“Nigerians should embrace farming; agriculture is the way to go and government should not beg us to go into farming.

“No matter how small the piece of land is, cultivate it and since we are blessed with quality soil, you will be amazed what that small piece of land will produce.

“With the current happenings, the days ahead will be rough and so by farming we will be able to avert food scarcity,’’ he said.

On the other hand, some experts believe that resort to biotechnological solutions can address Nigeria’s food crisis.

Prof. Mustapha Abdullahi, Director General of the National Biotechnology Research and Development Agency (NABDA), said that the adoption of biotechnology would revolutionise food production and security.

Abdullahi underscored the transformative potential of biotechnology, envisioning enhanced crop yields, resilience to pests and diseases and reduced environmental impact.

“Biotechnology offers a promising pathway to safeguard farmers’ livelihoods and ensure national food security.’’

According to him, biotechnology is vast, profound and proffers solutions to some of the most pressing challenges facing our agricultural sector.

“Biotechnology stands as a beacon of hope, a transformative force driving agricultural progress across the globe and farmer associations like yours play a pivotal role as the bedrock of our agricultural landscape.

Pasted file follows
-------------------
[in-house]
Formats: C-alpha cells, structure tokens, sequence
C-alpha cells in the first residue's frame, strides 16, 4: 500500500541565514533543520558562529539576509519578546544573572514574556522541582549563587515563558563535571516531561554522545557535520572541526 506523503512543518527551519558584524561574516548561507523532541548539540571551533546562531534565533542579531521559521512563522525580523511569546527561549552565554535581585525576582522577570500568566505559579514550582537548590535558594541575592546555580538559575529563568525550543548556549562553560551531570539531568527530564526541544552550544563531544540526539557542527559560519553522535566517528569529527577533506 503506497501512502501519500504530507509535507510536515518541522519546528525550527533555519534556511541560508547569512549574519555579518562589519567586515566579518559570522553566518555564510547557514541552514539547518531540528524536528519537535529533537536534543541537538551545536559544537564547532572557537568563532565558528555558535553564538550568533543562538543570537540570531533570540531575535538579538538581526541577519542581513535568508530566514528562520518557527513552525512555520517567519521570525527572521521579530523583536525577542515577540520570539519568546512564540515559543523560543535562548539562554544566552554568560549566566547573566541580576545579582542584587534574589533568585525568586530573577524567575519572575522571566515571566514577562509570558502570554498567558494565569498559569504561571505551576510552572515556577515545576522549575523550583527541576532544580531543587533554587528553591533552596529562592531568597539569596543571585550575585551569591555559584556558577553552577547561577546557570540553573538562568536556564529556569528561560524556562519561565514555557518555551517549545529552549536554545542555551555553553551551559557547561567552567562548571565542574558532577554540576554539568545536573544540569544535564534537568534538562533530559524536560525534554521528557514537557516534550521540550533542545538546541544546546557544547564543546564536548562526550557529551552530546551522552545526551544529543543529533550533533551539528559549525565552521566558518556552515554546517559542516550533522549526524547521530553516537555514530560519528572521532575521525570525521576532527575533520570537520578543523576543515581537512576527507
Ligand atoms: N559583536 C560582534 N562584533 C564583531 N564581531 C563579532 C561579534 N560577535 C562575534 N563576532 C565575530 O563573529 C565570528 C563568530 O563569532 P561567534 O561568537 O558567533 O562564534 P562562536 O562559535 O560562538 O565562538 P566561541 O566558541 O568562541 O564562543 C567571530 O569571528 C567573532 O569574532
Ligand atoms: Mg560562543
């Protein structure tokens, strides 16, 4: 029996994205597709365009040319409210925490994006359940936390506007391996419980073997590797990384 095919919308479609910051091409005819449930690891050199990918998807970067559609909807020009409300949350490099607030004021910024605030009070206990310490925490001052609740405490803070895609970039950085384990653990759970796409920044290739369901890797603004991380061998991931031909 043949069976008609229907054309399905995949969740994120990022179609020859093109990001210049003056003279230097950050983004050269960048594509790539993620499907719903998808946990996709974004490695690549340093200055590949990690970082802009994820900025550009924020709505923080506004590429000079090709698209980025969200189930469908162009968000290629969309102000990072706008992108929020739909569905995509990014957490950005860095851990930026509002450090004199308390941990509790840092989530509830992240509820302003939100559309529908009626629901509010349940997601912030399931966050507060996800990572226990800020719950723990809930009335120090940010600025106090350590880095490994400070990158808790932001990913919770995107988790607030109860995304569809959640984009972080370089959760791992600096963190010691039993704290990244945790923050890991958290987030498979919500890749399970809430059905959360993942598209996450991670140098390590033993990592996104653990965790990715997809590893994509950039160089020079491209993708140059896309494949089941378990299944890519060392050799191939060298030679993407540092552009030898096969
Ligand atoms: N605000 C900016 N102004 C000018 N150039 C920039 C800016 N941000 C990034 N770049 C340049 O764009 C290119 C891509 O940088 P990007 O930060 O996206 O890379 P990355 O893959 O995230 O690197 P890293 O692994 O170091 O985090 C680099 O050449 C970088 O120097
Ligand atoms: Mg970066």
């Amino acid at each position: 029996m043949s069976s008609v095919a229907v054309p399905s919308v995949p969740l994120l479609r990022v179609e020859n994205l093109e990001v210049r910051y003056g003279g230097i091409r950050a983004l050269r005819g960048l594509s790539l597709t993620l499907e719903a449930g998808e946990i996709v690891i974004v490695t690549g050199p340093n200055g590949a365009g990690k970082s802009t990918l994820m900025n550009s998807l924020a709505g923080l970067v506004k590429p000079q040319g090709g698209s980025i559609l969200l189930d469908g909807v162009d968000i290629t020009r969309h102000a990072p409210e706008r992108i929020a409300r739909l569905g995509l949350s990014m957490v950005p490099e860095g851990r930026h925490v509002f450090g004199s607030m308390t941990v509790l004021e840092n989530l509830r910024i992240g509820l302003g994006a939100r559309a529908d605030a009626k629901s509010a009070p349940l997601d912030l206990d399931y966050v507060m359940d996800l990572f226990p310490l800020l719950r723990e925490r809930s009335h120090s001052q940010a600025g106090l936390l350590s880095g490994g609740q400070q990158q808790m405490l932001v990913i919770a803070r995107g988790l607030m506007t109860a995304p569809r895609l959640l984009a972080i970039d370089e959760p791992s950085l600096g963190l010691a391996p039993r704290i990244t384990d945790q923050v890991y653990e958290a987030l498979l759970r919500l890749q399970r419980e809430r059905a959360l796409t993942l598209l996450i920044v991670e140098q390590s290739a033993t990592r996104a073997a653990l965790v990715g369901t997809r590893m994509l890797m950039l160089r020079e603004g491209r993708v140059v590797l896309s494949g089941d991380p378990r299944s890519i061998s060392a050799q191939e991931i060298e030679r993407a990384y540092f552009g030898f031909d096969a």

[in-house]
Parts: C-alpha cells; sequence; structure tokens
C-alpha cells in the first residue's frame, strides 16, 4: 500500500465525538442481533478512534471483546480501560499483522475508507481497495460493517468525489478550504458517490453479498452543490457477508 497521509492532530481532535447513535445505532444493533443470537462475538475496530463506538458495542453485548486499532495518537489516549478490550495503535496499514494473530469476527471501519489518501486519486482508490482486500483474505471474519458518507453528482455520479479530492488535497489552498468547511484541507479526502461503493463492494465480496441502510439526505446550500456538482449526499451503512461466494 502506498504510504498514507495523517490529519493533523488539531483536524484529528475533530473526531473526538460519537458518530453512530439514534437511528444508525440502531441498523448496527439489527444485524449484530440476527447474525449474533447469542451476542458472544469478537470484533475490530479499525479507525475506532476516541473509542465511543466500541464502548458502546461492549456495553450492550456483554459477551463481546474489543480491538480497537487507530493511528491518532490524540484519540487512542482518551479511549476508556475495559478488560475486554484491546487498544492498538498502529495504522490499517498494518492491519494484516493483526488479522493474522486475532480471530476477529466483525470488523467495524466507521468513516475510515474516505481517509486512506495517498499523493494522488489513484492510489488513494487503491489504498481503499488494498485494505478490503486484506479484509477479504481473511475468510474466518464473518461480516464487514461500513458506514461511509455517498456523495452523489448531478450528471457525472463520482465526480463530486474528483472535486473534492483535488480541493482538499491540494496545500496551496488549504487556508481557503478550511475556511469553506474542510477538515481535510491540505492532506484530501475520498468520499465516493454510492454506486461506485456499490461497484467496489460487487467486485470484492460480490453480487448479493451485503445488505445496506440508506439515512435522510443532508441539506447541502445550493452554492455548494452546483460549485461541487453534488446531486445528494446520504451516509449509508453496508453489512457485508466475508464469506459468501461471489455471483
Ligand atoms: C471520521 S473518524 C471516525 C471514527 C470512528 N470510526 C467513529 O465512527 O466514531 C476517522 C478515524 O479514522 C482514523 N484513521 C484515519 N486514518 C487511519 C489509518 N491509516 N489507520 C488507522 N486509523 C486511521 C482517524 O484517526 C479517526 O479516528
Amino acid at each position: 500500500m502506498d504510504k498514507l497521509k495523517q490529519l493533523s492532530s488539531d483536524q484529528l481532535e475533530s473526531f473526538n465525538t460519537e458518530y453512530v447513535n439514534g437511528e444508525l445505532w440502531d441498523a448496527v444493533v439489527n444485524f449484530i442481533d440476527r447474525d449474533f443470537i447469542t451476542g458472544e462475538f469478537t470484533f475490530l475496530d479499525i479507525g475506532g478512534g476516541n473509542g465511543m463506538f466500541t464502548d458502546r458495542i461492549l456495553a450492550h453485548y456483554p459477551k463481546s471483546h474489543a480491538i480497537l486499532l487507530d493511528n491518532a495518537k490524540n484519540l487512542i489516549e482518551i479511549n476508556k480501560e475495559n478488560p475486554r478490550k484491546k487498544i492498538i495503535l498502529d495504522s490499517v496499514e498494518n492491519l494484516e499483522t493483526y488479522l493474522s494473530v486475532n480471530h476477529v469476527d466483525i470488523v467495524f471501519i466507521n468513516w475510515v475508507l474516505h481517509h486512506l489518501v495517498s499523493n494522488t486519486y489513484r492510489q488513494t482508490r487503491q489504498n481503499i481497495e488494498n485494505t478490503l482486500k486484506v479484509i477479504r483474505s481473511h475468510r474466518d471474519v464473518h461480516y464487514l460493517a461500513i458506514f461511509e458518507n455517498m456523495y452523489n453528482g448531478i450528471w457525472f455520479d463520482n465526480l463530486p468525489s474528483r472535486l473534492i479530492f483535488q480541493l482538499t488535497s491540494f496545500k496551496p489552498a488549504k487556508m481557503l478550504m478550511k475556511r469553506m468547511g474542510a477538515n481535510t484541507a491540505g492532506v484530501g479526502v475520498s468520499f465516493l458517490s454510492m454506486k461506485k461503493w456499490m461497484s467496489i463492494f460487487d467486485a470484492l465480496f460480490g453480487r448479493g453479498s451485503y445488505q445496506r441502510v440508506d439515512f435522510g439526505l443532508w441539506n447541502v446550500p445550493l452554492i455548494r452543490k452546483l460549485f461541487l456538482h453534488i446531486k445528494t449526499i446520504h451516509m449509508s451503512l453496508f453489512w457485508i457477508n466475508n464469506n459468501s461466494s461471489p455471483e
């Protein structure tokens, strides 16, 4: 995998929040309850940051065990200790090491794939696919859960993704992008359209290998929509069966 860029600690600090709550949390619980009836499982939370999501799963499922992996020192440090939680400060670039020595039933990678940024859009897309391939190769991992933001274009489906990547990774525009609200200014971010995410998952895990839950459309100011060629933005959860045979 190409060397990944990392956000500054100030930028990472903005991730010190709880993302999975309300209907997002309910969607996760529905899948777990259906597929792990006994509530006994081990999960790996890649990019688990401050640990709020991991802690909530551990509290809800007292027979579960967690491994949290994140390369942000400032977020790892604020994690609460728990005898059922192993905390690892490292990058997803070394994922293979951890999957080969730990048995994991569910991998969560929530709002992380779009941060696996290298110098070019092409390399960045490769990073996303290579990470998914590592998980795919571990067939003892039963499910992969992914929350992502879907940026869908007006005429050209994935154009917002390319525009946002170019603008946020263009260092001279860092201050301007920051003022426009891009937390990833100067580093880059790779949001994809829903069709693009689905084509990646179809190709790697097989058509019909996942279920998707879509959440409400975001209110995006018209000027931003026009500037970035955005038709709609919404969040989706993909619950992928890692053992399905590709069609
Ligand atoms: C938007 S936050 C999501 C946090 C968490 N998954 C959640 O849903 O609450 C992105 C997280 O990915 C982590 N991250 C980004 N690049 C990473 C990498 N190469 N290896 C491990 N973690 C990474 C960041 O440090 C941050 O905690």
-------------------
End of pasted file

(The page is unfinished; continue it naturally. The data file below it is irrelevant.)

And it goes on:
“This technology will enhance crop yields and improved nutritional content against pests, diseases, and adverse environmental conditions, biotechnology offers a spectrum of opportunities to propel our agricultural productivity to new heights,’’ he said.

Dr Rose Gidado, Director Agricultural Biotechnology Department, NBRDA, said improved seed varieties were critical to sustainable farming practices.

She said was hopeful on a future where every Nigerian contributed to food security by cultivating staple crops with ease and minimal environmental impact.

Gidado appealed to Nigerians to embrace farming to boost food security.

She said the new improved seedlings were easy to plant and it did not require spraying of pesticides as the conventional seeds.

“If we can all plant one stable crop in no time Nigeria will be free from hunger, “she said.

Admittedly, subsistence farming improves families’ food supplies and help them make healthy food choices in terms of eating organic foods, but policy analysts are concerned.

The analysts are of the view that Nigeria, with its massive arable land, has the capacity to produce enough food for local consumption and export.

According to them, no matter how helpful subsistence farming could be, it should not supplant large scale mechanised and commercial farming as seen in other climes.

By Bukola Adewumi, News Agency of Nigeria (NAN)